Saturday, February 17, 2018

Doing Akathists at Home

There is only one akathist that is appointed to be done in the services of the Church, and that is the akathist of the Mother of God, which is done on the 5th Saturday of Lent. However, there are many akathists that have been written for private use. Russians in particular love them.

One big advantage that they have is that you can do a substantial service for various commemorations, and you don't have to worry too much about how to go about putting them together.

But how do you do an akathist at home? There are more elaborate ways to do it, and simpler ways. You can combine an Akathist with a canon, or several canons. In fact, as part of preparation for communion clergy (and many pious laity) will do three canons and an akathist. The least complicated way to follow that practice is to get the text all laid out, rather than put them together on the fly. You can download that text in a word document. You can also find that text laid out in the Jordanville Horologion.

For the complicated order of service for doing an Akathist at home, you can find the outline in the back of the Jordanville Prayer Book, or here. However, a simple way to do an Akathist is simply to take the rule of St. Pachomius, and instead of doing the Jesus Prayer 100 times, do the akathist you wish to do at that point.

Not all akathists can be sung using this melody, but most akathists are written following the pattern of the akathist of the Mother of God, and so you can use the same melodies that are done for those too.

The common way that this is done in Russian practice can be heard in this video:

There are many akathists that are available online, but there are two volumes of them published by Jordanville:
Book of Akathists Volume I: To Our Saviour, the Mother of God and Various Saints
Book of Akathists Volume II: To Our Saviour, the Holy Spirit, the Mother of God, and Various Saints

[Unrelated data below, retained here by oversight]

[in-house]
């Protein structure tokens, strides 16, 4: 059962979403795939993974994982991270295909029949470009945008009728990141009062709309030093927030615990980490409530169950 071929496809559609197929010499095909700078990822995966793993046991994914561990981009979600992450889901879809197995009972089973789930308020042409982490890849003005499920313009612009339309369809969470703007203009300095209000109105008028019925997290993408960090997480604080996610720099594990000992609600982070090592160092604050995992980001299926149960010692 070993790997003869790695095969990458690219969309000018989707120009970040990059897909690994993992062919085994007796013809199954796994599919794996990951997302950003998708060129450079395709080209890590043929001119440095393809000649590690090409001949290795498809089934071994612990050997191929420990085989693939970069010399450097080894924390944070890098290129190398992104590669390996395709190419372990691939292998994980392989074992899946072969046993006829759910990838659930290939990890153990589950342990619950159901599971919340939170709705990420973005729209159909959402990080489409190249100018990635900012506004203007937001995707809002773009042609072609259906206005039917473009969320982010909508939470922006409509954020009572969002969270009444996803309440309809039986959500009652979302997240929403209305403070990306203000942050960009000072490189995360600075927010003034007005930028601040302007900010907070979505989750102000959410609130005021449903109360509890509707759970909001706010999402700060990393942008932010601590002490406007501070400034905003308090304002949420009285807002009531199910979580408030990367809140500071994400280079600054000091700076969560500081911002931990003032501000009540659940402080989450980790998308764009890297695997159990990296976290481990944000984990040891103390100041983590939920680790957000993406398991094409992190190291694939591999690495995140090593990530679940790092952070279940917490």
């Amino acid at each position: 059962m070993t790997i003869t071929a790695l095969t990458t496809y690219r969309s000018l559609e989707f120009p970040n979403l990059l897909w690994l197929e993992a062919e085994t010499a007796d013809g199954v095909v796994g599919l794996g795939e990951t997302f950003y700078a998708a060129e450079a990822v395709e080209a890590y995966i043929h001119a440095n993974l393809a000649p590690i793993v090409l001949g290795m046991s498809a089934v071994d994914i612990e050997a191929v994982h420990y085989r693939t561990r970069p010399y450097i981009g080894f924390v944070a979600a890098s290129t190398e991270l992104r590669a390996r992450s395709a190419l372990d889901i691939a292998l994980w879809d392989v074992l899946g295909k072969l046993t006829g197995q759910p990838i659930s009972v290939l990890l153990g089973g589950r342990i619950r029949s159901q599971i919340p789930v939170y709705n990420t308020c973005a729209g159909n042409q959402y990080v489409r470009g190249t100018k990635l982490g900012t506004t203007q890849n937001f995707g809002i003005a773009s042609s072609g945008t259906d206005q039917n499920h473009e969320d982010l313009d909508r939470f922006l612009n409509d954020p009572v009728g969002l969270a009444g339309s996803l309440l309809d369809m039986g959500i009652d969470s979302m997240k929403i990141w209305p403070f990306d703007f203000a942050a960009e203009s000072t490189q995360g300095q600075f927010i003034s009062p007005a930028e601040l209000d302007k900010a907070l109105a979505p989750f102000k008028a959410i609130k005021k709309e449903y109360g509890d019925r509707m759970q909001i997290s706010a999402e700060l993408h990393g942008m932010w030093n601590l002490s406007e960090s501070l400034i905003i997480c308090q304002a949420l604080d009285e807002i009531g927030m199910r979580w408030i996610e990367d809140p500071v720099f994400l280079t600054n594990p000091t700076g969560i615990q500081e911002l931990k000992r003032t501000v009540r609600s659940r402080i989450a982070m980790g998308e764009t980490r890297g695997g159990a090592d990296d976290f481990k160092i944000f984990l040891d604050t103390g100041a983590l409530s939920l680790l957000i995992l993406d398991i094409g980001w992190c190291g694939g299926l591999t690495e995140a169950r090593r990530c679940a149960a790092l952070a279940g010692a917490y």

These volumes also have music in the back that works for most of the akathists that are contained in them.

Akathists are especially useful if you are unable to attend services for a feast or the commemoration of a saint, either because of distance, or maybe because your parish has no services for a particular commemoration. There are many akathists that have not been translated into English, and many are being translated all of the time... and new ones are also being composed, and so if you look hard enough, you likely can find an akathist for most major commemorations, and if there isn't one out now, there may be one in the future.

See Also:

Stump the Priest: Holy Week Without a Parish

Stump the Priest: How do you Pray for the Non-Orthodox?

Akathists and Canons Online

Friday, February 09, 2018

Stump the Priest: Communion and Celiac Disease

Question: "What should a person with Celiac Disease do about receiving Communion?"

The answer to this question is very similar to a previous question with regard to concerns about the spread of germs by receiving communion (See: Stump the Priest: Communion and Germs). It does come down to whether we really believe what we say we believe about the Eucharist.

We cannot use gluten free flour to make the bread that we use for Holy Communion, and a person should be communed with both the Body and the Blood of Christ. Reviewing comments from Orthodox people who suffer from this disease, the comments generally suggest that they receive communion normally, and have no problems as a result.

I had someone who raised this issue with me, and because they were concerned about it, I made a point of giving them only a small portion of the Body. But as time went on, they eventually said not to worry about it any more, and never reported having any issues as a result.

Update: Also of interest is the following scientific study that concludes that a daily gluten intake of  less than 10 mg is unlikely to cause significant problems to those suffering from celiac disease, even in extreme cases:

Systematic review: tolerable amount of gluten for people with coeliac disease